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How Qaddafi’s Death Has Only Made Libya’s Future More Difficult

The death of deposed Libyan leader Muammar Qaddafi and the fall of his last two loyal towns mark the end of the revolution that has rocked the country for eight months. While Qaddafi’s defiant messages urging his supporters to “fight in every valley, in every street, in every oasis and every town,” and clashes in loyalist cities of Bani Walid and Sirte in recent weeks led many Libyans to doubt the new leadership’s claims that the war was nearly over, the events of this past week have dispelled these fears.

Now, Qaddafi’s successors should turn their focus to rebuilding and reunifying the war-ravaged country. To do so, they will have to gain the trust of those groups that refused to support their revolution. This will require an astuteness that post-Qaddafi politicians have preached, but that fighters on the battlefield have largely ignored.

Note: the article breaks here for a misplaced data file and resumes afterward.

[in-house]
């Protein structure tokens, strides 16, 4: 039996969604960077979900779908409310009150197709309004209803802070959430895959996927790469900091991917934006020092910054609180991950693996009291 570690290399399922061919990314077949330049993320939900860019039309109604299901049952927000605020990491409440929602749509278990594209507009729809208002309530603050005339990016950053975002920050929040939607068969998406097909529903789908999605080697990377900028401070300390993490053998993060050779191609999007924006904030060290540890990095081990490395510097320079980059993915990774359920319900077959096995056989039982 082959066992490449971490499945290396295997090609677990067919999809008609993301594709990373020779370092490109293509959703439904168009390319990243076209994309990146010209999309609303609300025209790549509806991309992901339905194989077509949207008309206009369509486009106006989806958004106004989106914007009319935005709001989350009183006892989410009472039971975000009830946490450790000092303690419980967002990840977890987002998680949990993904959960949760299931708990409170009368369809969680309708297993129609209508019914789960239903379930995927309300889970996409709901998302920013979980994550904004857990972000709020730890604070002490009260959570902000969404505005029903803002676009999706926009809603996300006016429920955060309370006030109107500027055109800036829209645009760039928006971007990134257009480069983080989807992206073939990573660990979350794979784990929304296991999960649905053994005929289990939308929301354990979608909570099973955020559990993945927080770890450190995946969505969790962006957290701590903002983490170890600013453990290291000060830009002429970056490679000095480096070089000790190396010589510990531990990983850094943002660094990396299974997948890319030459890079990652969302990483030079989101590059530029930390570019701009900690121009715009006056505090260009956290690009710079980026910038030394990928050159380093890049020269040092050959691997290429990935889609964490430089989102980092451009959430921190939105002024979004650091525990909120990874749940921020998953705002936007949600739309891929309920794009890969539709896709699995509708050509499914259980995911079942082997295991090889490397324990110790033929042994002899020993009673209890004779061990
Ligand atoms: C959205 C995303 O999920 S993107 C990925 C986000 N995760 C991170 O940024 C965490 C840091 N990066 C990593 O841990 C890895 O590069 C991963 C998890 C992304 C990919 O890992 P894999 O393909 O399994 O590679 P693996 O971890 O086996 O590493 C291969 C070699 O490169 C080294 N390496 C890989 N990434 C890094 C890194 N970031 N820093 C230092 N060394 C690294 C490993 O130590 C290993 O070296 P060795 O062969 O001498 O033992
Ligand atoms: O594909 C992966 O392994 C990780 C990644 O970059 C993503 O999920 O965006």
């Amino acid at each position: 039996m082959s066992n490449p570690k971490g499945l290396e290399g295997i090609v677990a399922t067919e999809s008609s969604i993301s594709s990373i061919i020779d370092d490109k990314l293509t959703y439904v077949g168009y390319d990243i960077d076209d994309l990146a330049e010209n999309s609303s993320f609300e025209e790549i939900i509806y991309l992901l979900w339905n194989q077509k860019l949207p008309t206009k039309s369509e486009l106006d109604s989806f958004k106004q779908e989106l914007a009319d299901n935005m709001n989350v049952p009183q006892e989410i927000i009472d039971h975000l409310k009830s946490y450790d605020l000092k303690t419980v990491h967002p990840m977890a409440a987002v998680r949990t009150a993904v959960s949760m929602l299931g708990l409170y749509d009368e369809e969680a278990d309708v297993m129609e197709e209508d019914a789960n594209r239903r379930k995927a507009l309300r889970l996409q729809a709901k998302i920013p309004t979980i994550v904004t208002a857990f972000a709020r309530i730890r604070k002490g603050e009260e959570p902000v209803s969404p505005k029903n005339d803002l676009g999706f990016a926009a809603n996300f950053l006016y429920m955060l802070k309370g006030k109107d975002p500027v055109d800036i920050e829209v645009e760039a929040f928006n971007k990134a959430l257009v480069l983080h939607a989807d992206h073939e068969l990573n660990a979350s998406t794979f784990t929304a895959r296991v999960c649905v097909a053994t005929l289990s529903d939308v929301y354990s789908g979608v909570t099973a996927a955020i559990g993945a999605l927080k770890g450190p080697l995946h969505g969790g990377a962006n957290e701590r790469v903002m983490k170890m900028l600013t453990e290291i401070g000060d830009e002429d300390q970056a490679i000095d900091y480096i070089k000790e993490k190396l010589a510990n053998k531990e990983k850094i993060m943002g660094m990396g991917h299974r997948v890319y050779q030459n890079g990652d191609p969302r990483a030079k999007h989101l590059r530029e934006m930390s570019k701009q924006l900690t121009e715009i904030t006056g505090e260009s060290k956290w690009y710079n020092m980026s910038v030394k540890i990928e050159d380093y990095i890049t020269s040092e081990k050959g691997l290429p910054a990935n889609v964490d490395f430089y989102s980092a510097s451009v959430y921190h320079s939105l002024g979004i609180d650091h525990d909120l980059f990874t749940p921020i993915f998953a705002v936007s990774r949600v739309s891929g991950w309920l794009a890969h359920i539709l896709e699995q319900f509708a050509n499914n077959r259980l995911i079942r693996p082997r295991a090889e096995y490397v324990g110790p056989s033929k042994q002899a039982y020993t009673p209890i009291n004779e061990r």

The first challenge posed to the rebel leadership, known as the National Transitional Council (NTC), will be to prevent the brutal manner of Qaddafi’s death from turning him into a martyr. It comes as no surprise that Qaddafi fought to the death in Libya. As I have argued since his capital of Tripoli fell in August, the disgraced leader was unlikely to flee his native country to seek shelter with neighboring allies. Qaddafi fervently believed that the 1969 revolution that brought him to power was divinely ordained and destined to remake his country and the greater Arab world. He considered the current revolt a direct challenge to his vision—a Western-led conspiracy to depose him, using Islamists affiliated with Al Qaeda. In February he declared “I will not leave the country and I will die as a martyr at the end,” and urged his supporters to emulate his resistance.

Those Libyans who remained neutral as rebels clashed with Qaddafi forces are likely to be troubled by the manner in which he died. Footage filmed by his captors shows him bloodied and dazed, yet alive—apparently fulfilling his February promise. Already, there are discrepancies in the story of his final hours that may further propel the narrative of his martyrdom. The NTC announced that he died from wounds while en route to a hospital, though other reports have surfaced that he was shot in the head at close range, possibly while on the way to a medical facility. In a region where conspiracy theories flourish, Libyans who are uncertain of their feelings toward the NTC are sure to be skeptical of its official account and disturbed by the likelihood that he was murdered rather than given a fair trial.